On this particular Monday, Houston meets with Esther Akinmade, mother of a 22-month-old daughter, Bethel, and two moms-to-be, Kristina Robinson and Brianna Hemmings.

“I enjoy it,” Akinmade says after class. “It’s something therapeutic and relaxing. I hear what others are going through and what I can contribute.”

Akinmade has recently been asking questions about potty training for Bethel, and has received helpful advice, she says.

Akinmade and husband Steve moved with their baby from Rhode Island in 2014 in search of work for her husband.

“This beautiful ministry took us in,” Akinmade says. “It was a blessing. We look back and we are grateful for where we came from.”

Akinmade’s husband works for a cleaning company which contracts with Freightliner. They are living in the Eagle’s Nest transitional housing, and hope to have a place of their own “very soon,” she says. “For us, it’s about finding the right environment and the right home. I don’t know how we could even complain about such a ministry. I appreciate this place.”

Mary Burridge of Smart Start Rowan serves as coordinator for the Circle of Parents program.

“We do provide transportation and cover costs of child care,” she says. “This is not just for Rowan Helping Ministries. It’s for Rowan County.”

In the basement of Rowan Helping Ministries, Smart Start Rowan has set up a play area with books, rugs, toys and other furnishings.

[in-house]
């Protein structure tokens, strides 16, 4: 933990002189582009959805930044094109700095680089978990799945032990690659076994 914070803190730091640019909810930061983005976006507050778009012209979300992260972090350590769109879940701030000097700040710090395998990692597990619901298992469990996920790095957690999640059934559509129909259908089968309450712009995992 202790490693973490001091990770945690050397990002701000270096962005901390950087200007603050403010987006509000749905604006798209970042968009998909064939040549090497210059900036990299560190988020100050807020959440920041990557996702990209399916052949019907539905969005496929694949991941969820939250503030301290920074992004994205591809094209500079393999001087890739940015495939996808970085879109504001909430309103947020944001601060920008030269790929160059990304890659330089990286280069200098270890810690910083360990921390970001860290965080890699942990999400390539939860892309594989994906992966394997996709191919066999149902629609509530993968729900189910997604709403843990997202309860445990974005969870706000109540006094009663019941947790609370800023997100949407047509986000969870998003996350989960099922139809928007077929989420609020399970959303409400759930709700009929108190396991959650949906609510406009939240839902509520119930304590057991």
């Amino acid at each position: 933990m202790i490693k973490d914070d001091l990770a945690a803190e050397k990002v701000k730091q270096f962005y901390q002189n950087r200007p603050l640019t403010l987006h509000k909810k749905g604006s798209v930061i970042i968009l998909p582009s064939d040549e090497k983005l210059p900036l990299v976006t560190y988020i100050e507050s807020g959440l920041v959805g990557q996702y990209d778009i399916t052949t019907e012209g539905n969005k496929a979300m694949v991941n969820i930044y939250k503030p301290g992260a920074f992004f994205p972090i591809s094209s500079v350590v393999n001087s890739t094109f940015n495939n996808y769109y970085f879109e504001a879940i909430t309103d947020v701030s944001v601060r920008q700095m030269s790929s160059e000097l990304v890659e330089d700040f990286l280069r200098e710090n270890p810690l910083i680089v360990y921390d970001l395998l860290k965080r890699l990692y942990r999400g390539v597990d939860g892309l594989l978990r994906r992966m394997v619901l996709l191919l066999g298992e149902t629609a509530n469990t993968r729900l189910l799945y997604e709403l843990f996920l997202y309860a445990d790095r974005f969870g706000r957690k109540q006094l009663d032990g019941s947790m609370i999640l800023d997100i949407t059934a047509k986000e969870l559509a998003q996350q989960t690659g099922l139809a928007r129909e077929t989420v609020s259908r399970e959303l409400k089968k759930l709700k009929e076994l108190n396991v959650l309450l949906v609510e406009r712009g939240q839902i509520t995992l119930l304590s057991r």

The Circle of Parents support group came about as a need identified in Smart Start’s strategic plan several years ago, according to Amy Brown, executive director. “We’ve had as many as four groups. With our general group, we were in need of a new space.”

So Smart Start contacted Rowan Helping Ministries, since its new facility would soon be coming online.

Kyna Grubb, Rowan Helping Ministries’ executive director, saw the need within her own agency.

“We are seeing so many more families,” she says. “In 2010, we served two families, but in 2011, we served 19 families, and each year since, we’ve served more than 20 families per year.”

Circle of Parents is one way agencies try to break the cycle of poverty.

“It helps build parents’ skills,” Brown says. “It’s an evidence-informed model. We have had success with this program.”

For parents, Grubb says, it’s an hour and half to talk with people who are experiencing similar challenges.

“That adult time is cherished,” Burridge says.

Because the program ends at 11:30 a.m., parents and their children are welcome to stay at Rowan Helping Ministries for lunch at noon, Grubb says.

Both Smart Start and Rowan Helping Ministries, Grubb says, try to identify and address needs in the community.

“And then we really pool our resources to address those needs,” Brown adds.

“We knew we needed help with our families with children ages birth to 5,” Grubb says, “but we are not experts. So we called Amy and her staff, who are experts. Our goal for families — and for all our guests — is to move to stable housing.”

“We want to empower families,” Burridge says, “not enable them.”

“You have to be collaborative,” Brown points out. “It’s not just for the good of our agency. It’s for the good for our community.”

For more information about Circle of Parents, call Smart Start Rowan at 704-630-9085.

Freelance writer Susan Shinn lives in Salisbury.